Bracketed by towering limestone cliffs and backed by jungle-covered hills – which make access only possible by boat – Tonsai is as visually gorgeous a location as any in the world.
But while the surrounding beaches on the Railay peninsula on southern Thailand’s east coast have all been ruined, somehow development at Tonsai has been limited to a few driftwood bars, a couple of low-key restaurants and shops and some bungalow accommodation.
The place doesn’t have any paved roads or even mains electricity, with generators providing power overnight.
Most people who go there are rock climbers attracted by the limestone rock formations and backpackers who have heard there is still a slice of the “old Thailand” still left.
I actually went by accident – I meant to go a different beach – but within minutes of arriving I was sitting on the sand with a bunch of new friends – a beer in one hand and a spliff in the other – and I figured I might as well hang around.
I ensconced myself in a huge 300 baht ($AU10) a night bungalow and busily set about chilling out; every day is Sunday at Tonsai.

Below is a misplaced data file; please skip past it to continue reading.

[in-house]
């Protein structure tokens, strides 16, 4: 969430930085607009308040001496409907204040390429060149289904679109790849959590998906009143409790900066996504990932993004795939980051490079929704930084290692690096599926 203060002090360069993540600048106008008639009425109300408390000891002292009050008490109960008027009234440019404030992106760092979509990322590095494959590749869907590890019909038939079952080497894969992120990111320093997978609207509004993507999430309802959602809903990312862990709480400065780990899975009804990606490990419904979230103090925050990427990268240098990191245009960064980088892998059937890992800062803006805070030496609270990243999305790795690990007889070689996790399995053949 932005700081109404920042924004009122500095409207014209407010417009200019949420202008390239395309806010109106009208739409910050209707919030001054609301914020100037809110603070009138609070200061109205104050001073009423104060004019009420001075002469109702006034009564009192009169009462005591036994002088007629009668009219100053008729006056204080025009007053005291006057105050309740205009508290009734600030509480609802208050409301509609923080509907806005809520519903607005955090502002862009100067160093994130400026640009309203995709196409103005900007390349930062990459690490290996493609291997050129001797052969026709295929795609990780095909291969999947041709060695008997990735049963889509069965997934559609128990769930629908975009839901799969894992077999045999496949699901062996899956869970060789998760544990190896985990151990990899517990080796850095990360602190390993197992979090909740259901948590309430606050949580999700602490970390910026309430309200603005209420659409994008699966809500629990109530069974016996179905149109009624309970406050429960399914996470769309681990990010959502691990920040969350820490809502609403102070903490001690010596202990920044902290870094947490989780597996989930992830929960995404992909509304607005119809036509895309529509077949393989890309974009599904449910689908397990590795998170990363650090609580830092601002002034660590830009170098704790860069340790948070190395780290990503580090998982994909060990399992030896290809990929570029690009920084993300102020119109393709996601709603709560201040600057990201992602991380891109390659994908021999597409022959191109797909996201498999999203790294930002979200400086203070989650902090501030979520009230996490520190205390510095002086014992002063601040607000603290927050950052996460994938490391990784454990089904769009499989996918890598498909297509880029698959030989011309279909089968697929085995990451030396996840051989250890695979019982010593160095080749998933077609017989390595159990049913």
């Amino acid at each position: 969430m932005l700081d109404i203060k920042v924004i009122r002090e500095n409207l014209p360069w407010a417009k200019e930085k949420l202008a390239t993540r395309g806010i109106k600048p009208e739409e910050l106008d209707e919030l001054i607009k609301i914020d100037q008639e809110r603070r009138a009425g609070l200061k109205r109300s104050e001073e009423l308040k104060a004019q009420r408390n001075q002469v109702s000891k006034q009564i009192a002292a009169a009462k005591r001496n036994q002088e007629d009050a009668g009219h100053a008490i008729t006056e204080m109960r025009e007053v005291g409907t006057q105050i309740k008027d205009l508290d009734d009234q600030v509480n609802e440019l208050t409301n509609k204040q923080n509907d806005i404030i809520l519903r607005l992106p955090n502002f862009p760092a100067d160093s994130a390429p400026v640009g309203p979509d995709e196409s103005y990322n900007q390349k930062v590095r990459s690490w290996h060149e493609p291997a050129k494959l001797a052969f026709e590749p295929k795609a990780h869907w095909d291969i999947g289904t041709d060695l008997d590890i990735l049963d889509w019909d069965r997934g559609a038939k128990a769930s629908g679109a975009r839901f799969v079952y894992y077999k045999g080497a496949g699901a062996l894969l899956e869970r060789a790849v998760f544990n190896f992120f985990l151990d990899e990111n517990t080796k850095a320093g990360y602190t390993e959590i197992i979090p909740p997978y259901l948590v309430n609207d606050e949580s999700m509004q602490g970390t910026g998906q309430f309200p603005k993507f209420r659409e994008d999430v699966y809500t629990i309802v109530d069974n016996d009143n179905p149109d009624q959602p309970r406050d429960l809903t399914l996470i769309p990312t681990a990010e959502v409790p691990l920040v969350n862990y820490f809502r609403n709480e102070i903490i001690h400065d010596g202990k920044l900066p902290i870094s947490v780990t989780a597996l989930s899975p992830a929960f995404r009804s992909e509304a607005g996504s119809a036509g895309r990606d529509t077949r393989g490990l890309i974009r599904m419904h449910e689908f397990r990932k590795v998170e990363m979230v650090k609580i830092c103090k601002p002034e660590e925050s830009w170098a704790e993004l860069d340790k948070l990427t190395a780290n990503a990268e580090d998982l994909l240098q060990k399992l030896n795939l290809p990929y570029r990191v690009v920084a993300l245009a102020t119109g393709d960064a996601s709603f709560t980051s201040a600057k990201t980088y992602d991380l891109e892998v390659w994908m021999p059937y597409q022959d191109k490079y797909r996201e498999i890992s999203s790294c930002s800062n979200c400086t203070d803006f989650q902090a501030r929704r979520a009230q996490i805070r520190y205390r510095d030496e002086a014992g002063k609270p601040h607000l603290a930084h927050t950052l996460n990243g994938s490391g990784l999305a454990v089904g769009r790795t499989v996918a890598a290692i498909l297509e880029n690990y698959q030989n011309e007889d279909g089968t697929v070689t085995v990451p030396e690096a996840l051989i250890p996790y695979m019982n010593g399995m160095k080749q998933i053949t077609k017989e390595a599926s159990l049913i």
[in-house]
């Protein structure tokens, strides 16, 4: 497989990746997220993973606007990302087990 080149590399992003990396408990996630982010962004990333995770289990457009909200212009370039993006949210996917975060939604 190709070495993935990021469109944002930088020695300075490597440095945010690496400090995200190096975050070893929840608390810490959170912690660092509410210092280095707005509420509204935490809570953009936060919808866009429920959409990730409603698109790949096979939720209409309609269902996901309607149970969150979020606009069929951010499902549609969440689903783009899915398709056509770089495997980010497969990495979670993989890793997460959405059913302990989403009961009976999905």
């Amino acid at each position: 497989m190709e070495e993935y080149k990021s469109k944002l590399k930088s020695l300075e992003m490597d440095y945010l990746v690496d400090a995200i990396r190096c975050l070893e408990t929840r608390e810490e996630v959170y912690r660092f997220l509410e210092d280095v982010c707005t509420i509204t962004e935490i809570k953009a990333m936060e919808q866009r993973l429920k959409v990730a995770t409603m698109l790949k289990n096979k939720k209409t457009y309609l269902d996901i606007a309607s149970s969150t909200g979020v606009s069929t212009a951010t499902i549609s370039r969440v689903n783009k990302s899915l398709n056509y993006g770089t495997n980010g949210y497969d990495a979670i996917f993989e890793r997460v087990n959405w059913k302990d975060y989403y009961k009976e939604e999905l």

The main activity on offer is rock climbing – including the deepwater solo trips during which you can drop off the sea cliffs into the water – but kayaks are also available for hire and there are slack lines slung up all over the place.
Sights include a lagoon and lookout accessible via a jungle climb, and the spectacular Phra Nang Cave.
The beach at Tonsai is not the most amazing in the world but the much better Railay West and Phra Nang beaches are only a 15 or 30 minute walk away.
If you’re feeling less active or maybe a bit sore from rock climbing there are plenty of places to get a Thai massage for 300 baht ($AU10) an hour.
I spent most of my evenings drinking 120 baht ($AU4) cocktails at Tonsai’s beachfront Chill Bar. It’s run by a bunch of young Thai guys who love reggae, rarely wear shirts and spend as much time playing with firesticks as they do behind the bar.
The people I met were all cool including a super lovely American couple who promised to take me rock climbing in Yosemite National Park next time I’m in California.
After five nights I didn’t really want to leave but boredom was looming as an issue.
So I packed up my stuff and walked down to the end of the beach where the longtail boatmen were pulling cones out of a long bamboo bong.
Hopefully the developers (and the authorities) don’t discover the place before I come back next time.